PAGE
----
Social Justice Is Not a Family Value

Scott Payne takes a look at possible points of convergence between conservatives and liberals on social justice issues. I’m sympathetic to a lot of what he has to say, but it’s worth remembering that while conservatives’ preferred policy outcomes may align with liberal concerns in certain areas, their respective justifications for, say, protecting the environment or avoiding costly foreign wars are radically different. For example, Russell Kirk’s view of an enduring moral order may translate into conservative sentiment in favor of protecting our national parks, but there’s no broader ideological impetus from the Right to address structural inequalities within our society. Social justice is concerned with up-ending the status quo in favor of historically marginalized groups. Conservatives are typically more comfortable with preserving custom, hierarchy, and tradition.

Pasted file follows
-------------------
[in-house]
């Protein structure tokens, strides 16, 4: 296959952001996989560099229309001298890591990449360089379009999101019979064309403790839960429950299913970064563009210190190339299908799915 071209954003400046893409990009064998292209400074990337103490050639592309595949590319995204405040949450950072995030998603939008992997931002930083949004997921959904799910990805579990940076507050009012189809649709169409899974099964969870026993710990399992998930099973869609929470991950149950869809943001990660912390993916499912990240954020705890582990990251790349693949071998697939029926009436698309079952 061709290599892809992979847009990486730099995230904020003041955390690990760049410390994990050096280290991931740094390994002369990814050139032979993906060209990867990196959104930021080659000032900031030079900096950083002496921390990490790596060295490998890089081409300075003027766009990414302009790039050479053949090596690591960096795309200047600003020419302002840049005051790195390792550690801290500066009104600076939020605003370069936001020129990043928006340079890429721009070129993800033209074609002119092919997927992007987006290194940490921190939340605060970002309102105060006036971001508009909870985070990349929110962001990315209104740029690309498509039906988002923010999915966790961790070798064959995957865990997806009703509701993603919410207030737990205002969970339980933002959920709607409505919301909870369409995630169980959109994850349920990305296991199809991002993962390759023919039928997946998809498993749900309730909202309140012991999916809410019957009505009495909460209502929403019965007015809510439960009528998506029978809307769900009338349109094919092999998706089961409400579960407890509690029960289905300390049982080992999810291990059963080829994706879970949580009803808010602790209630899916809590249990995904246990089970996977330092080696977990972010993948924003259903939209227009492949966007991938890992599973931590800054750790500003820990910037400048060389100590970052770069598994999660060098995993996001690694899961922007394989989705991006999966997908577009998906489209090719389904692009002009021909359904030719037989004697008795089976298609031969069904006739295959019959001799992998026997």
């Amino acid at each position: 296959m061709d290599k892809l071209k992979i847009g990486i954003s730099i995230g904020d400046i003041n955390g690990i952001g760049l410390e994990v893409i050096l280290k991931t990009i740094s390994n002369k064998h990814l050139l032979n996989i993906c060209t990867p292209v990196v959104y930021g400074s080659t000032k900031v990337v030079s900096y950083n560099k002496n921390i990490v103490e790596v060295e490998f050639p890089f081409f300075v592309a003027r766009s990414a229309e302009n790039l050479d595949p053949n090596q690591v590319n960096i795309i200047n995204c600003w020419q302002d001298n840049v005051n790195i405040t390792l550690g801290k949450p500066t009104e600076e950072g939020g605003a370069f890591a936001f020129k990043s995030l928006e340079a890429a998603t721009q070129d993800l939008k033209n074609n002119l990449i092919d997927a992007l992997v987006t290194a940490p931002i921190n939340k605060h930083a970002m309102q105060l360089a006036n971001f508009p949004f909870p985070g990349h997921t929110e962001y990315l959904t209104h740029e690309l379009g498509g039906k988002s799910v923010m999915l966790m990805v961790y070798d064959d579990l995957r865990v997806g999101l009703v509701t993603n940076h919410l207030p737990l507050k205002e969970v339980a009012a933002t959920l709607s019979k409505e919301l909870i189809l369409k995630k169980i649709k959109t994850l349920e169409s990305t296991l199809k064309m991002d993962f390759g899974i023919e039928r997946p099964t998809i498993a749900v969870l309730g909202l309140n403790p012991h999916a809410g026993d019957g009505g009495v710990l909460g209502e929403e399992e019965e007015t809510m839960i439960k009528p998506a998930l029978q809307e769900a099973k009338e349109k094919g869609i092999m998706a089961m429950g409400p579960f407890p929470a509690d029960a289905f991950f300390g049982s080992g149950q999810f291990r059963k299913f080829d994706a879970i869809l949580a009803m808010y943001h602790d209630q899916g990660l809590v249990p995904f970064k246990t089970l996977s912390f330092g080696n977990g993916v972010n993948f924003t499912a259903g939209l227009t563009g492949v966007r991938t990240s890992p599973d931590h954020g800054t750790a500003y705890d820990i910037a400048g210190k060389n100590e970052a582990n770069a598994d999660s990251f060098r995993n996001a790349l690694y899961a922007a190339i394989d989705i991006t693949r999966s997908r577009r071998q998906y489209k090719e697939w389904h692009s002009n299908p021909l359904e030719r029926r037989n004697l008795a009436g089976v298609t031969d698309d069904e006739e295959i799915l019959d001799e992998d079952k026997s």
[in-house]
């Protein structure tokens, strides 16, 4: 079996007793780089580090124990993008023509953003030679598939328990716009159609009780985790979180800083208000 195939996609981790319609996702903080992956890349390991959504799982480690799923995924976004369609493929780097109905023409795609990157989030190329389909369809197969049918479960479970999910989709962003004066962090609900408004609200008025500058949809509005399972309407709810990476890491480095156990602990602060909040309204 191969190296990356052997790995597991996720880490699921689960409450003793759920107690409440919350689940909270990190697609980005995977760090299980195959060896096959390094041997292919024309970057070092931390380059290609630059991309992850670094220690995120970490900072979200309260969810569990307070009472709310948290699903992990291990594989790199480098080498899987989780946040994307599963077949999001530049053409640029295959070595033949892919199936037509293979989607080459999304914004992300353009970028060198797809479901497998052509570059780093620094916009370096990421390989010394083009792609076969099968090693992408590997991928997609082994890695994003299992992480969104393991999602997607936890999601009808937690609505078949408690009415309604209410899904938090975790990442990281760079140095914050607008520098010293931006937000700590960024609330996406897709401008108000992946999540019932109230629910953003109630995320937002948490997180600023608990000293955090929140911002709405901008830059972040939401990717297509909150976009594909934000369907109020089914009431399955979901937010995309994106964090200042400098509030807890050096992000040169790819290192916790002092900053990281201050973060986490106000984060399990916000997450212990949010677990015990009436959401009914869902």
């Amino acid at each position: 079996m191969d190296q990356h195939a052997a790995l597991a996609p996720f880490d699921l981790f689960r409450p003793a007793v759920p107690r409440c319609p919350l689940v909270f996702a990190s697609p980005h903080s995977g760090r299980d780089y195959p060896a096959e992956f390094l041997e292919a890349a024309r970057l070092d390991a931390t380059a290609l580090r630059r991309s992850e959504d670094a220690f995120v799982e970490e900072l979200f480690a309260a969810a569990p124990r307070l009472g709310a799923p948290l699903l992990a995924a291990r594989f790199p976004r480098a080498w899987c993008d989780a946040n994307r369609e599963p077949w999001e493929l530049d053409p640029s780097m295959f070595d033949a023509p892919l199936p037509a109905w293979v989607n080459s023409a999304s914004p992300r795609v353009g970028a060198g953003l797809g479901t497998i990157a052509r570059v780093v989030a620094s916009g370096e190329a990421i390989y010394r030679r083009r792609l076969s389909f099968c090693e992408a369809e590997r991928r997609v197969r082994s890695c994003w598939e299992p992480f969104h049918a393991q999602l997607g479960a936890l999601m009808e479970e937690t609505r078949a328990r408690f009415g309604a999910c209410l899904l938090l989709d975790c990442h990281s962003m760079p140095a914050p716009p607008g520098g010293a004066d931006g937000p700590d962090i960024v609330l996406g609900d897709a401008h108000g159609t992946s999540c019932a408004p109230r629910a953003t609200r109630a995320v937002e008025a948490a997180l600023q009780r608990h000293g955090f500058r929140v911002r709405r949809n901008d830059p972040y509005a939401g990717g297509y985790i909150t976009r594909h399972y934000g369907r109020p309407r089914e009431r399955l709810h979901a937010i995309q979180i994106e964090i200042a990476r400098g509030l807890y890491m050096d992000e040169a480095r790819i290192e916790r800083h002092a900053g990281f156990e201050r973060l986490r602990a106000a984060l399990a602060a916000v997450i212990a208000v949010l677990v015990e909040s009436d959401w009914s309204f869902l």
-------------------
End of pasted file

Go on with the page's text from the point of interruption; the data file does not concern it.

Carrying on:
Libertarians, on the other hand, tend to agree with liberalism’s ideological premises, so perhaps “liberaltarianism” is the most promising avenue for Left-Right collaboration.



Filed under Conservatism, Liberalism (Left), Libertarianism, Participatory Democracy

4 responses to “Social Justice Is Not a Family Value

  1. It might be provisionally helpful to divide conservatives into “liberal conservatives” and “conservative liberals.” (I’m under the impression that this distinction comes from Alasdair MacIntyre.) The former find liberalism’s ideological premises to be something like useful fictions, but have a more fundamental allegiance to a different set of premises. The latter group is more or less comfortable with the premises of liberalism, but wants to be extremely cautious about their implementation; they won’t necessarily reject smart policy arguments on principle. The line is, as always, fuzzy. Of course, you can be a “conservative liberal” and find a place in either party.

    I’d put Eisenhower in the pragmatic group, as a real-world example.

  2. I think that’s an important distinction that often gets lost in our tangled political discourse. It’s worth noting that conservatives don’t help things when they refer to themselves as classical liberals one moment and staunch traditionalists the next. The two aren’t necessarily incompatible, but there’s some obvious tension between the two that never gets drawn out.

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